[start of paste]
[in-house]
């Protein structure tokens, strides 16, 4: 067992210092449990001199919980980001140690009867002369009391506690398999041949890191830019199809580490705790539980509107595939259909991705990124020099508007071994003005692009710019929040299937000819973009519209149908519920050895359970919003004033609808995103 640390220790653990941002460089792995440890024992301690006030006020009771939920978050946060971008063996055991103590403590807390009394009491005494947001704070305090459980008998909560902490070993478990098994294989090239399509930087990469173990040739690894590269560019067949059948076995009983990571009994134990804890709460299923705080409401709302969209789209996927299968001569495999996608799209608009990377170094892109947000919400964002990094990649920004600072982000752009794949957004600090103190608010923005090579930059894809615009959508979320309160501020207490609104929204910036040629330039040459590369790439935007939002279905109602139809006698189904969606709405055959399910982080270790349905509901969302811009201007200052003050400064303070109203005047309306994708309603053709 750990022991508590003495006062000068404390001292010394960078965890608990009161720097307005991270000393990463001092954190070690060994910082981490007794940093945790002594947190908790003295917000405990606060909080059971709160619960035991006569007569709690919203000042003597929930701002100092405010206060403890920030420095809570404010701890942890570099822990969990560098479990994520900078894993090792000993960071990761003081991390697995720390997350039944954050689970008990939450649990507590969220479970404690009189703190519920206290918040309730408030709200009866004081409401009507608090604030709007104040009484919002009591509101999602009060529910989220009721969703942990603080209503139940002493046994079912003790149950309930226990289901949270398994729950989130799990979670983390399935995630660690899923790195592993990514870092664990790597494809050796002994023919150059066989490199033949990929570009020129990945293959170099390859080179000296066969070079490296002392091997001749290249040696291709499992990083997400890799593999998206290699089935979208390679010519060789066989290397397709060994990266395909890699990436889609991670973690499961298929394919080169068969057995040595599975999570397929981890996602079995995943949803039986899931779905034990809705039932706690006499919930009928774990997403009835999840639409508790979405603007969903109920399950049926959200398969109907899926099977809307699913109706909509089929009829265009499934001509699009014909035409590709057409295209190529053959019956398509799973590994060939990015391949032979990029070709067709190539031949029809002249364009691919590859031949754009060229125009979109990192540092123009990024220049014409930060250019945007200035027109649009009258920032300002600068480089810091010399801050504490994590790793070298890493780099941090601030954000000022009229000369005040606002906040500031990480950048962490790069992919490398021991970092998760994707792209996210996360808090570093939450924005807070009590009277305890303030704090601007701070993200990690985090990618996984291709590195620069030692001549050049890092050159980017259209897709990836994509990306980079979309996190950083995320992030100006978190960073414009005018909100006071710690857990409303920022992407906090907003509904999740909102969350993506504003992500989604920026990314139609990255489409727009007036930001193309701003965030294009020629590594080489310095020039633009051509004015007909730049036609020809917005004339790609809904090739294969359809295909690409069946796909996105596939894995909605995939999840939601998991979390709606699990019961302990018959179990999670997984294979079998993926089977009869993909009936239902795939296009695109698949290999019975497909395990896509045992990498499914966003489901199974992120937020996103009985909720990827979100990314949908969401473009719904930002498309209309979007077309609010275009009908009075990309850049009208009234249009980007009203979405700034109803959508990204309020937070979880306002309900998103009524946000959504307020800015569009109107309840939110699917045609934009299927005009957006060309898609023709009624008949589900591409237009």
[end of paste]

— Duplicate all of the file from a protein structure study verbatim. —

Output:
[in-house]
């Protein structure tokens, strides 16, 4: 067992210092449990001199919980980001140690009867002369009391506690398999041949890191830019199809580490705790539980509107595939259909991705990124020099508007071994003005692009710019929040299937000819973009519209149908519920050895359970919003004033609808995103 640390220790653990941002460089792995440890024992301690006030006020009771939920978050946060971008063996055991103590403590807390009394009491005494947001704070305090459980008998909560902490070993478990098994294989090239399509930087990469173990040739690894590269560019067949059948076995009983990571009994134990804890709460299923705080409401709302969209789209996927299968001569495999996608799209608009990377170094892109947000919400964002990094990649920004600072982000752009794949957004600090103190608010923005090579930059894809615009959508979320309160501020207490609104929204910036040629330039040459590369790439935007939002279905109602139809006698189904969606709405055959399910982080270790349905509901969302811009201007200052003050400064303070109203005047309306994708309603053709 750990022991508590003495006062000068404390001292010394960078965890608990009161720097307005991270000393990463001092954190070690060994910082981490007794940093945790002594947190908790003295917000405990606060909080059971709160619960035991006569007569709690919203000042003597929930701002100092405010206060403890920030420095809570404010701890942890570099822990969990560098479990994520900078894993090792000993960071990761003081991390697995720390997350039944954050689970008990939450649990507590969220479970404690009189703190519920206290918040309730408030709200009866004081409401009507608090604030709007104040009484919002009591509101999602009060529910989220009721969703942990603080209503139940002493046994079912003790149950309930226990289901949270398994729950989130799990979670983390399935995630660690899923790195592993990514870092664990790597494809050796002994023919150059066989490199033949990929570009020129990945293959170099390859080179000296066969070079490296002392091997001749290249040696291709499992990083997400890799593999998206290699089935979208390679010519060789066989290397397709060994990266395909890699990436889609991670973690499961298929394919080169068969057995040595599975999570397929981890996602079995995943949803039986899931779905034990809705039932706690006499919930009928774990997403009835999840639409508790979405603007969903109920399950049926959200398969109907899926099977809307699913109706909509089929009829265009499934001509699009014909035409590709057409295209190529053959019956398509799973590994060939990015391949032979990029070709067709190539031949029809002249364009691919590859031949754009060229125009979109990192540092123009990024220049014409930060250019945007200035027109649009009258920032300002600068480089810091010399801050504490994590790793070298890493780099941090601030954000000022009229000369005040606002906040500031990480950048962490790069992919490398021991970092998760994707792209996210996360808090570093939450924005807070009590009277305890303030704090601007701070993200990690985090990618996984291709590195620069030692001549050049890092050159980017259209897709990836994509990306980079979309996190950083995320992030100006978190960073414009005018909100006071710690857990409303920022992407906090907003509904999740909102969350993506504003992500989604920026990314139609990255489409727009007036930001193309701003965030294009020629590594080489310095020039633009051509004015007909730049036609020809917005004339790609809904090739294969359809295909690409069946796909996105596939894995909605995939999840939601998991979390709606699990019961302990018959179990999670997984294979079998993926089977009869993909009936239902795939296009695109698949290999019975497909395990896509045992990498499914966003489901199974992120937020996103009985909720990827979100990314949908969401473009719904930002498309209309979007077309609010275009009908009075990309850049009208009234249009980007009203979405700034109803959508990204309020937070979880306002309900998103009524946000959504307020800015569009109107309840939110699917045609934009299927005009957006060309898609023709009624008949589900591409237009």